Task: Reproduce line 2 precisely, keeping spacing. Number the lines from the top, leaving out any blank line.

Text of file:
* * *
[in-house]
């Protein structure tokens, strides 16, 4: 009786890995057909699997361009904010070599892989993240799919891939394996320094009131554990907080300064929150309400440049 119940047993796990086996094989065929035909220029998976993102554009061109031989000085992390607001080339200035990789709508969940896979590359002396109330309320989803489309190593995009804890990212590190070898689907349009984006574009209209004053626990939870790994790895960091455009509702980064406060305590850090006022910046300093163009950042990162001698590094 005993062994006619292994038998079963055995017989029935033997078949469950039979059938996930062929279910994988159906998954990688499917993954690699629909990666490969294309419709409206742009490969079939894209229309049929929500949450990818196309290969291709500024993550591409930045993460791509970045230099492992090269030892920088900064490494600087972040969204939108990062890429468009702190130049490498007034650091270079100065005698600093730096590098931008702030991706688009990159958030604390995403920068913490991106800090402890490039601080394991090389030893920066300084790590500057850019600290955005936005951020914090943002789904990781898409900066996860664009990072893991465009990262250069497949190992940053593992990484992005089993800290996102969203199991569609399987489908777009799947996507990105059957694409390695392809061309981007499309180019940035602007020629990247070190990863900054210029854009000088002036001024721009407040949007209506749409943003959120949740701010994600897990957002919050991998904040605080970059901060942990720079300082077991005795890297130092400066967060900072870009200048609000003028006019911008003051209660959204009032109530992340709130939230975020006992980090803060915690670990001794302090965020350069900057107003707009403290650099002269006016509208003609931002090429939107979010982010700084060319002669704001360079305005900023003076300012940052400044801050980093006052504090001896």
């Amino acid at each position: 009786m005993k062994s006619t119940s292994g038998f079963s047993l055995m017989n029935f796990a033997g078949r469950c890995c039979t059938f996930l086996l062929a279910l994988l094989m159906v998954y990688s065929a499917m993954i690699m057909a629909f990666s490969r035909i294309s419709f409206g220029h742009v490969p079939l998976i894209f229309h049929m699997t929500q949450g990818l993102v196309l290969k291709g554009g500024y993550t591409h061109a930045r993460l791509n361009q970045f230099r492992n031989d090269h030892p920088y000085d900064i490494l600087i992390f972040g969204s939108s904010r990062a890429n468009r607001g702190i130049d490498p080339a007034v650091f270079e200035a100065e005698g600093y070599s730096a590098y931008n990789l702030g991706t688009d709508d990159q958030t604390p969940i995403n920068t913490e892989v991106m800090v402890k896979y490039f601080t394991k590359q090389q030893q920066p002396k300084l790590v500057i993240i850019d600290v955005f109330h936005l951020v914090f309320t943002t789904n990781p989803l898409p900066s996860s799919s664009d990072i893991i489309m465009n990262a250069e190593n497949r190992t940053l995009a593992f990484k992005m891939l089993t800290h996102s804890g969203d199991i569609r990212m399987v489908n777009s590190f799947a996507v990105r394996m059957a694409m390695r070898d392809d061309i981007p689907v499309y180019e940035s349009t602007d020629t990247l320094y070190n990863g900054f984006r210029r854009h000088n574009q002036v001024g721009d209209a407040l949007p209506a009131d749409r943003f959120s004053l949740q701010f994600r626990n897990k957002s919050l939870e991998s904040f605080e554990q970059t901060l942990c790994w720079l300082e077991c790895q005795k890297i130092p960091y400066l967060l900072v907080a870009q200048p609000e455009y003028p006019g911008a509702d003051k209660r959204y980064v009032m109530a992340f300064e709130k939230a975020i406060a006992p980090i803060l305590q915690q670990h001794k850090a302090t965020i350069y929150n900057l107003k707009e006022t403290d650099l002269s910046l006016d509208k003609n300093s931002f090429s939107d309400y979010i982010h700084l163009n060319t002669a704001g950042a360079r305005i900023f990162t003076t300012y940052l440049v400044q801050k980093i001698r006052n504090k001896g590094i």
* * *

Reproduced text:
């Protein structure tokens, strides 16, 4: 009786890995057909699997361009904010070599892989993240799919891939394996320094009131554990907080300064929150309400440049 119940047993796990086996094989065929035909220029998976993102554009061109031989000085992390607001080339200035990789709508969940896979590359002396109330309320989803489309190593995009804890990212590190070898689907349009984006574009209209004053626990939870790994790895960091455009509702980064406060305590850090006022910046300093163009950042990162001698590094 005993062994006619292994038998079963055995017989029935033997078949469950039979059938996930062929279910994988159906998954990688499917993954690699629909990666490969294309419709409206742009490969079939894209229309049929929500949450990818196309290969291709500024993550591409930045993460791509970045230099492992090269030892920088900064490494600087972040969204939108990062890429468009702190130049490498007034650091270079100065005698600093730096590098931008702030991706688009990159958030604390995403920068913490991106800090402890490039601080394991090389030893920066300084790590500057850019600290955005936005951020914090943002789904990781898409900066996860664009990072893991465009990262250069497949190992940053593992990484992005089993800290996102969203199991569609399987489908777009799947996507990105059957694409390695392809061309981007499309180019940035602007020629990247070190990863900054210029854009000088002036001024721009407040949007209506749409943003959120949740701010994600897990957002919050991998904040605080970059901060942990720079300082077991005795890297130092400066967060900072870009200048609000003028006019911008003051209660959204009032109530992340709130939230975020006992980090803060915690670990001794302090965020350069900057107003707009403290650099002269006016509208003609931002090429939107979010982010700084060319002669704001360079305005900023003076300012940052400044801050980093006052504090001896």